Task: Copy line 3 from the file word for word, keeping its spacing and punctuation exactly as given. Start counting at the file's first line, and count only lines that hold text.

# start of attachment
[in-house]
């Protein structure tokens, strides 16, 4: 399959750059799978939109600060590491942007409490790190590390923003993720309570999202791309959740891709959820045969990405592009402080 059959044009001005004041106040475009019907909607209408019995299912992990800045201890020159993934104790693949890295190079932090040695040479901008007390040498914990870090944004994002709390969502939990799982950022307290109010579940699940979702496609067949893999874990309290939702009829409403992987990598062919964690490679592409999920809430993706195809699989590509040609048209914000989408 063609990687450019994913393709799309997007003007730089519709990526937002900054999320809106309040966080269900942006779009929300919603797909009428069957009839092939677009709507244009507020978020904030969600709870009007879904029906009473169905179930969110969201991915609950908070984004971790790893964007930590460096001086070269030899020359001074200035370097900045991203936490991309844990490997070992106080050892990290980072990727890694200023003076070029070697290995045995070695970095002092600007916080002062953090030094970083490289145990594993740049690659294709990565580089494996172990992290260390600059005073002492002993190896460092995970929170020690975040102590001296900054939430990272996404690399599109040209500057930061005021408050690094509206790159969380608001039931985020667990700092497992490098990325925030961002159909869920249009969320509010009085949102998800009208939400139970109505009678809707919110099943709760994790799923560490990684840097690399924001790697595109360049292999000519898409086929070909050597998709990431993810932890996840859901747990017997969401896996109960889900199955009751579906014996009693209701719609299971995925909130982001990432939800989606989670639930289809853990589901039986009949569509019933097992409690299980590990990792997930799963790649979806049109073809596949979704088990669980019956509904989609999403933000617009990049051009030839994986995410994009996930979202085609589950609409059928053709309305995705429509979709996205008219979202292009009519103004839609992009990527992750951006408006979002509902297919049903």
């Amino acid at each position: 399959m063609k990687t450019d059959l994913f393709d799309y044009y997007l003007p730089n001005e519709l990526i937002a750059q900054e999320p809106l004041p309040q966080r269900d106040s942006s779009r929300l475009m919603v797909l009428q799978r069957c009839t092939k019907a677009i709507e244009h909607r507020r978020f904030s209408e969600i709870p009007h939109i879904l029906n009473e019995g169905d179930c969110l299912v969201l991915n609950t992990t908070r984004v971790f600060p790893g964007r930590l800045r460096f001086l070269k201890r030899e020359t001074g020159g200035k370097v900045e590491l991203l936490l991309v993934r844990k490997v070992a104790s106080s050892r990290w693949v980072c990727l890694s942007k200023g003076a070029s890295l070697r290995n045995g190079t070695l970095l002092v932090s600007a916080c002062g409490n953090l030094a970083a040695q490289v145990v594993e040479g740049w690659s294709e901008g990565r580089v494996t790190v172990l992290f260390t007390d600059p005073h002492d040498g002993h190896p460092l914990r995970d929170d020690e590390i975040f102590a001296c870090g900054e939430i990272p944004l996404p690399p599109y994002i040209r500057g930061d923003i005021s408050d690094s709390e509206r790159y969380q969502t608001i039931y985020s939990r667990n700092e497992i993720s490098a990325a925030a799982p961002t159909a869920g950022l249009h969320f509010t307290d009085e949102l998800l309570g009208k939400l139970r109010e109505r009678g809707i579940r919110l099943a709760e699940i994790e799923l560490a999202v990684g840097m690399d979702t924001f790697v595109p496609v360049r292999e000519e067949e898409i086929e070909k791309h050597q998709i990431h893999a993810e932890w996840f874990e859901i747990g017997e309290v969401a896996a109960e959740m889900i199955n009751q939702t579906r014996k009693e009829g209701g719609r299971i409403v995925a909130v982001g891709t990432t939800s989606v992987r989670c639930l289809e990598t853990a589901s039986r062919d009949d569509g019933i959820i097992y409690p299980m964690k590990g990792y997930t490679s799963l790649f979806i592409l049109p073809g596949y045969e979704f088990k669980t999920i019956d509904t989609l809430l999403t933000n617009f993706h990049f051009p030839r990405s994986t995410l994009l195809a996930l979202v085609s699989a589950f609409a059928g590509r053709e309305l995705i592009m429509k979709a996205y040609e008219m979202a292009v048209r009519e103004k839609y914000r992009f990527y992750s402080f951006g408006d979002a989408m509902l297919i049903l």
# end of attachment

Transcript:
């Amino acid at each position: 399959m063609k990687t450019d059959l994913f393709d799309y044009y997007l003007p730089n001005e519709l990526i937002a750059q900054e999320p809106l004041p309040q966080r269900d106040s942006s779009r929300l475009m919603v797909l009428q799978r069957c009839t092939k019907a677009i709507e244009h909607r507020r978020f904030s209408e969600i709870p009007h939109i879904l029906n009473e019995g169905d179930c969110l299912v969201l991915n609950t992990t908070r984004v971790f600060p790893g964007r930590l800045r460096f001086l070269k201890r030899e020359t001074g020159g200035k370097v900045e590491l991203l936490l991309v993934r844990k490997v070992a104790s106080s050892r990290w693949v980072c990727l890694s942007k200023g003076a070029s890295l070697r290995n045995g190079t070695l970095l002092v932090s600007a916080c002062g409490n953090l030094a970083a040695q490289v145990v594993e040479g740049w690659s294709e901008g990565r580089v494996t790190v172990l992290f260390t007390d600059p005073h002492d040498g002993h190896p460092l914990r995970d929170d020690e590390i975040f102590a001296c870090g900054e939430i990272p944004l996404p690399p599109y994002i040209r500057g930061d923003i005021s408050d690094s709390e509206r790159y969380q969502t608001i039931y985020s939990r667990n700092e497992i993720s490098a990325a925030a799982p961002t159909a869920g950022l249009h969320f509010t307290d009085e949102l998800l309570g009208k939400l139970r109010e109505r009678g809707i579940r919110l099943a709760e699940i994790e799923l560490a999202v990684g840097m690399d979702t924001f790697v595109p496609v360049r292999e000519e067949e898409i086929e070909k791309h050597q998709i990431h893999a993810e932890w996840f874990e859901i747990g017997e309290v969401a896996a109960e959740m889900i199955n009751q939702t579906r014996k009693e009829g209701g719609r299971i409403v995925a909130v982001g891709t990432t939800s989606v992987r989670c639930l289809e990598t853990a589901s039986r062919d009949d569509g019933i959820i097992y409690p299980m964690k590990g990792y997930t490679s799963l790649f979806i592409l049109p073809g596949y045969e979704f088990k669980t999920i019956d509904t989609l809430l999403t933000n617009f993706h990049f051009p030839r990405s994986t995410l994009l195809a996930l979202v085609s699989a589950f609409a059928g590509r053709e309305l995705i592009m429509k979709a996205y040609e008219m979202a292009v048209r009519e103004k839609y914000r992009f990527y992750s402080f951006g408006d979002a989408m509902l297919i049903l």